Coming to bookstores on July 11th is Nights of the Living Dead, an anthology book that features short stories set in the world of George A. Romero’s classic zombie film Night of the Living Dead. Authors such as Romero himself, Brian Keene, Neal Shusterman, John Russo, Isaac Marion, and many more have all contributed stories to the book, which is edited by Jonathan Maberry. These stories have never before been published and each one is set immediately after the events of the film.
Today, we want to give you a taste of what’s to come by presenting an excerpt from “Dead Man’s Curve”, the short story for the anthology written by acclaimed author Joe R. Lansdale (Bubba Ho-Tep, The Bottoms).
To set the proper mood for this read, I recommend hitting ‘Play’ on the below video and letting the music from the 1968 film wash over you.
Nights of the Living Dead comes out July 11th. You can pre-order a copy via Amazon.
Dead Man’s Curve
by Joe R. Lansdale
As I settled in behind the wheel, and Tommy sat beside me, I had a small faint feeling that I might have mouthed myself out of some money. I had enough confidence to loan some of it out, but I was uncertain about those sharp curves. If I had driven them once before, that would be different. But when we agreed to meet Matt and Duane on the road, we didn’t know the route. That was a bit of a mistake, and it was too late now. Matt was revving his engine.
“You sure about this?” Tommy said. I lied a little. “I was born sure.”
“I was there,” Tommy said. “I don’t know how certain you were then.”
“You were at Grandma’s house playing with building blocks or some such shit,” I said.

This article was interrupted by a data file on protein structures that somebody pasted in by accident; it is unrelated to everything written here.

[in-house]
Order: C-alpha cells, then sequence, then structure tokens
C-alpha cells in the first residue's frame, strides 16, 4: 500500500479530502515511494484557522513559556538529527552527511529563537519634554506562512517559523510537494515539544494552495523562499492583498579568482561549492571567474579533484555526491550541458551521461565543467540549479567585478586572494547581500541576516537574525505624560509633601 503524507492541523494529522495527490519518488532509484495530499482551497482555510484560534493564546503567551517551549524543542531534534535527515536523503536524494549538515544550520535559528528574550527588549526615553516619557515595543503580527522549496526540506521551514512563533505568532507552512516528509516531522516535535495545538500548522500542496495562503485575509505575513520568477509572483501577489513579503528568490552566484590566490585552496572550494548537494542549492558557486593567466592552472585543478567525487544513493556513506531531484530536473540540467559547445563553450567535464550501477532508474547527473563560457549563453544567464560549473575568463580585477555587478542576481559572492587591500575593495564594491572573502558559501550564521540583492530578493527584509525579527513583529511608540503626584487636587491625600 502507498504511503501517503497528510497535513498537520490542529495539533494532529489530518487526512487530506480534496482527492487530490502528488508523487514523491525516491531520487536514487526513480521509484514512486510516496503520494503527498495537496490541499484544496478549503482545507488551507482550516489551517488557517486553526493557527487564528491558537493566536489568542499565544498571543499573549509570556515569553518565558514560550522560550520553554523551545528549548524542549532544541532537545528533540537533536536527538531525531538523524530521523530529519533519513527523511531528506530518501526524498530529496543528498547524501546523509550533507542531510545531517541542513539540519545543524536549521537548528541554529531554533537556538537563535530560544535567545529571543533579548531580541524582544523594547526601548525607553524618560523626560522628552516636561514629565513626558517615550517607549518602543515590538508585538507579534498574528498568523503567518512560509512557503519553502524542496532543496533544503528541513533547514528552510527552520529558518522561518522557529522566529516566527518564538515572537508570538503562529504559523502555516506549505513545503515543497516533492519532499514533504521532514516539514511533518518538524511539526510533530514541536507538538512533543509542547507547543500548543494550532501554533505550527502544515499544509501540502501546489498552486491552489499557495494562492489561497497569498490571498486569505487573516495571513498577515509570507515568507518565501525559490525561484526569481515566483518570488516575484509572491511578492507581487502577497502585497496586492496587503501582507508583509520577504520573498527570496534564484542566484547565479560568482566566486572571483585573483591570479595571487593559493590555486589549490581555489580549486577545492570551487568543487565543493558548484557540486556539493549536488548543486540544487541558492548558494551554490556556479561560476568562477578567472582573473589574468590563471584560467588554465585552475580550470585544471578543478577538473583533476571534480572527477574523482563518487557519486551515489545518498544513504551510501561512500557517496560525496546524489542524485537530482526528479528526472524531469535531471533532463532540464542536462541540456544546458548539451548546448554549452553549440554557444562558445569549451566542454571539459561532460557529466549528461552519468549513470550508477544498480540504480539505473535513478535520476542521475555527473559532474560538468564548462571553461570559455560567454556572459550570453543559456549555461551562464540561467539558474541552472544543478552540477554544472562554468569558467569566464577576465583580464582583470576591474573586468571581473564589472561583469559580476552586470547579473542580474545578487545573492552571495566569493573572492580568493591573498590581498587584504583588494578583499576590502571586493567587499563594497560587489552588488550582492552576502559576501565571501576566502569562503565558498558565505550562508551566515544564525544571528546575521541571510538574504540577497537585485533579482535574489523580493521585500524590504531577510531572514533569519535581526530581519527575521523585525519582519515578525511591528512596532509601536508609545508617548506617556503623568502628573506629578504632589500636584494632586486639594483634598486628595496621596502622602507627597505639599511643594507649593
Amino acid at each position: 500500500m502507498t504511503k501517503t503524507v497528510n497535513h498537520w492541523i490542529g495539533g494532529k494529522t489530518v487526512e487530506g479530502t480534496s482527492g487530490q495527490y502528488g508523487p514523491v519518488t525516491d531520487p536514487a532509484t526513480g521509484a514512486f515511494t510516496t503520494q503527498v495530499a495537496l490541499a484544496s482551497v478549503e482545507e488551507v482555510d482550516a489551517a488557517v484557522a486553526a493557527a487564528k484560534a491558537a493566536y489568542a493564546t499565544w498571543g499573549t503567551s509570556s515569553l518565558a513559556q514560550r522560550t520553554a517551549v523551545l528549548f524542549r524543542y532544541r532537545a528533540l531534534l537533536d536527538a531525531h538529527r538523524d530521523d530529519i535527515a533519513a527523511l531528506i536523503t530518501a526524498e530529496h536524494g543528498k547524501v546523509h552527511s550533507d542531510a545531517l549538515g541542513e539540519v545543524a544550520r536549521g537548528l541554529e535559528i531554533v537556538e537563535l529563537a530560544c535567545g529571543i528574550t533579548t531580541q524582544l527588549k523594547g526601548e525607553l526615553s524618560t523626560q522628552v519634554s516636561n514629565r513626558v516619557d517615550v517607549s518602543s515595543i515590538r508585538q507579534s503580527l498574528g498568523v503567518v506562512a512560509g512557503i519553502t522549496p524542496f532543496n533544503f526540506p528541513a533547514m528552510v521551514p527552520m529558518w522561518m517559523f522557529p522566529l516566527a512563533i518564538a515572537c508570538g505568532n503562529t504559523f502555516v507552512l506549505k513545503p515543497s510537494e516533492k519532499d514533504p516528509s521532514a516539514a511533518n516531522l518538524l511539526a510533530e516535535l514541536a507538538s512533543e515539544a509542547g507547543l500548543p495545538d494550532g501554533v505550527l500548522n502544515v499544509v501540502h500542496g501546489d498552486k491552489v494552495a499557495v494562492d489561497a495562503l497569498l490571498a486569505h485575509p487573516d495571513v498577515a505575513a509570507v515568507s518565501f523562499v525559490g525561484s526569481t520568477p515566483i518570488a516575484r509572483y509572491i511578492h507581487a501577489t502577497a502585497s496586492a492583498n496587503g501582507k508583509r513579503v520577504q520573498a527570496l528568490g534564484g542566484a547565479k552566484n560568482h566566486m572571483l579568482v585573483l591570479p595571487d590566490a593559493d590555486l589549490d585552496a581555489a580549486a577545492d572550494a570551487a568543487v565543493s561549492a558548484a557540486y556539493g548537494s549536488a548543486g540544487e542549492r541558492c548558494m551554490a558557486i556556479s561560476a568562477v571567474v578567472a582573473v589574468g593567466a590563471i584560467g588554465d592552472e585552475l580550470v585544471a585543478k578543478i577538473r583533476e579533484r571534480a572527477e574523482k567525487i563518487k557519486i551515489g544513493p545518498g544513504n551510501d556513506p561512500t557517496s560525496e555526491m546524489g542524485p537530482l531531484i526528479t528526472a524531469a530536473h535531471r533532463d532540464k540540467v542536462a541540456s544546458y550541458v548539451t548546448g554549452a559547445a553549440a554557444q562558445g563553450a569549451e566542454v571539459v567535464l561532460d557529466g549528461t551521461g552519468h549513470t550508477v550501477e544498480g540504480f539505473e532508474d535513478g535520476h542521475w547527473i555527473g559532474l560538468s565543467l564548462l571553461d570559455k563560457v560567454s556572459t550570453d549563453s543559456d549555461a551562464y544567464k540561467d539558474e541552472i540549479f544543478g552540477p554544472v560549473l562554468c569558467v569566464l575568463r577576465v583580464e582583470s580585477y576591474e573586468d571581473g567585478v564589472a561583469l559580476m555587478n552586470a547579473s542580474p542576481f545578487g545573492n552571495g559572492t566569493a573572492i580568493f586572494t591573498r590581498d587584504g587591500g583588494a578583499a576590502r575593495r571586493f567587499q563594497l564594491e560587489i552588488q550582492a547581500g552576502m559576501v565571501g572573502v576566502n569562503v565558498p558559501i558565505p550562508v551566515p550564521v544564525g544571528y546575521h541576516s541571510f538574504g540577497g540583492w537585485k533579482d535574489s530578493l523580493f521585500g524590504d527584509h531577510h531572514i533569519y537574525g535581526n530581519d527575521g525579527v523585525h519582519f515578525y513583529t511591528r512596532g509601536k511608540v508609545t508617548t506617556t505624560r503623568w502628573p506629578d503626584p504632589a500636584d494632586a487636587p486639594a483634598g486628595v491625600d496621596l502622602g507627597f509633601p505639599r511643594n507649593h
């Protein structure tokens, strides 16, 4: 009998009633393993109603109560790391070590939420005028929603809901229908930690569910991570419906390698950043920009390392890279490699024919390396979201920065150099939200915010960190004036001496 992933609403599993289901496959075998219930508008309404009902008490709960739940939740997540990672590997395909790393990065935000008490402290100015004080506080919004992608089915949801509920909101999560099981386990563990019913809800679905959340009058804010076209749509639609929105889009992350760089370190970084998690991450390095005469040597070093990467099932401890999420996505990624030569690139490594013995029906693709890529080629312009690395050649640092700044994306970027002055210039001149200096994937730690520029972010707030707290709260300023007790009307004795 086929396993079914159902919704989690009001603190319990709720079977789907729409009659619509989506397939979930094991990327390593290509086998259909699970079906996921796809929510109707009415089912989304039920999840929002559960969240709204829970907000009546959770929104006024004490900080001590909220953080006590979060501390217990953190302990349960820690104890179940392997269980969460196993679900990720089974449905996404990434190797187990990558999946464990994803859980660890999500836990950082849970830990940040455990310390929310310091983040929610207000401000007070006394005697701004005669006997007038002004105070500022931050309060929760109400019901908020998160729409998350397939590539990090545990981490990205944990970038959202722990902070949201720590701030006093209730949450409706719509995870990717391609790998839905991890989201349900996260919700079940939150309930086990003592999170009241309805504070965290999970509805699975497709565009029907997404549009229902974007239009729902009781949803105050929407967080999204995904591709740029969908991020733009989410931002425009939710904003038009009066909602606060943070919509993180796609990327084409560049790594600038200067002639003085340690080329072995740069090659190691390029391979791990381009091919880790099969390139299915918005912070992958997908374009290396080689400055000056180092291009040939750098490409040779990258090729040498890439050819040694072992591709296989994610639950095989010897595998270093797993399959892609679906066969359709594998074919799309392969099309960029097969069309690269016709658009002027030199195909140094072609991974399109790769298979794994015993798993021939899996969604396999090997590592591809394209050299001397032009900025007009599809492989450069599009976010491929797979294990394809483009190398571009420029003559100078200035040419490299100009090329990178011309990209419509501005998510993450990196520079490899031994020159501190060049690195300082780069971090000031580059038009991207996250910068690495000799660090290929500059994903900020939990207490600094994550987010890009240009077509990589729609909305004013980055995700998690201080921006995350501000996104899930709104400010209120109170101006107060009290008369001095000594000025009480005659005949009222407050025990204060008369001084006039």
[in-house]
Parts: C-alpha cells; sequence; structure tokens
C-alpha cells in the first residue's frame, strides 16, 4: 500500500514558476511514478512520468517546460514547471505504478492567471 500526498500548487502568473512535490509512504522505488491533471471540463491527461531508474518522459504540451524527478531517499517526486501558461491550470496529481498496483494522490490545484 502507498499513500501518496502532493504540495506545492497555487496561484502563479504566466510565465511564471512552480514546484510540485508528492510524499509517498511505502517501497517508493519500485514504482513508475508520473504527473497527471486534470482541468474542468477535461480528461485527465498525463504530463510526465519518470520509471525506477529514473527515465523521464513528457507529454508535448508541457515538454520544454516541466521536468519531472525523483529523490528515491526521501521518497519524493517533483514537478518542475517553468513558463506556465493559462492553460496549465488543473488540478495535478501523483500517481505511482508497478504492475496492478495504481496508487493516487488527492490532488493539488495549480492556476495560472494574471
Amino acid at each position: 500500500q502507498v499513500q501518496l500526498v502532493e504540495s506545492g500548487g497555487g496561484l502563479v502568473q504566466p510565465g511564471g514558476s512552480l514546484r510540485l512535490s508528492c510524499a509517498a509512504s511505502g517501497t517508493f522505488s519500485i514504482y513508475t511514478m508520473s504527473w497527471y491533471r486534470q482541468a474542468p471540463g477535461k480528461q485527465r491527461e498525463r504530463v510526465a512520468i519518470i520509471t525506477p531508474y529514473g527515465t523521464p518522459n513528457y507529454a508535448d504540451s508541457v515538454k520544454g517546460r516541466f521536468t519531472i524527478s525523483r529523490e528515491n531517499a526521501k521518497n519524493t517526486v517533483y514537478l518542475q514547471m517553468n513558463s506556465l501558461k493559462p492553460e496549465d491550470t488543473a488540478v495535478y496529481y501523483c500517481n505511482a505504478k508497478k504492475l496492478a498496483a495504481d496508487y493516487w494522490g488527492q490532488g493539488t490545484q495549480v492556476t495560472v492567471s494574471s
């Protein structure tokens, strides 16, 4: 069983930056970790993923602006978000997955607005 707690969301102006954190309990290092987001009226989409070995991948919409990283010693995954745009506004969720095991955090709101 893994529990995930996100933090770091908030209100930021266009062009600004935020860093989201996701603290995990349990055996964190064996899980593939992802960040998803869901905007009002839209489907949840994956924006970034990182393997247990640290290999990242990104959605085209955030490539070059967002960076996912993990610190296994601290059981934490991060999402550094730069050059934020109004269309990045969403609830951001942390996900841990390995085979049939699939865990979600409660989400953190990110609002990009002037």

“That’s true,” he said.
He was the older sibling by three years, but most of the time it seemed the other way around.
Matthew revved his engine some more, then pulled his Pontiac to the right side of the road. I was on the left, of course. We hadn’t seen a car yet, and we’d been there talking and wheedling about who drove against who for half an hour. I think Matt was afraid of me and wanted Tommy to be his opponent. I had a bit of a reputation.
“You know he’s got more under the hood than came with it,” Tommy said.
“So does this one,” I said.
“But I don’t know if he’s got more or less.”
“You wanted me to race him,” I said. “That’s how you find out who’s got more or less, who’s the best driver. Have I ever let you down?”
“Blew a tire once, bad carburetor the time after. Tonight, everything under the hood is as fresh as a baby’s first fart.”
“You know, half that money in your pocket is mine.”
“The die is cast, brother mine. Grab your ass and grit your teeth.”
Matt rolled down his window, and Tommy rolled down his. “What we do,” said Matt, “is I count to three, or you can do it, no matter, but count to three, and on three we go for it.
And watch those curves. Something happens to you, we just go home and have a hot chocolate like it never happened.”
“Quit talking, and start counting,” I said.
“One,” said Matt, and when he got to three you could hear those motors roar, hear those tires scream for mercy. We both blew out of there like rockets to Mars.
Let me tell you, there’s nothing like it. The car leaps, and then it grabs the road, and then it doesn’t feel like there is a road, just you and the machine floating on air.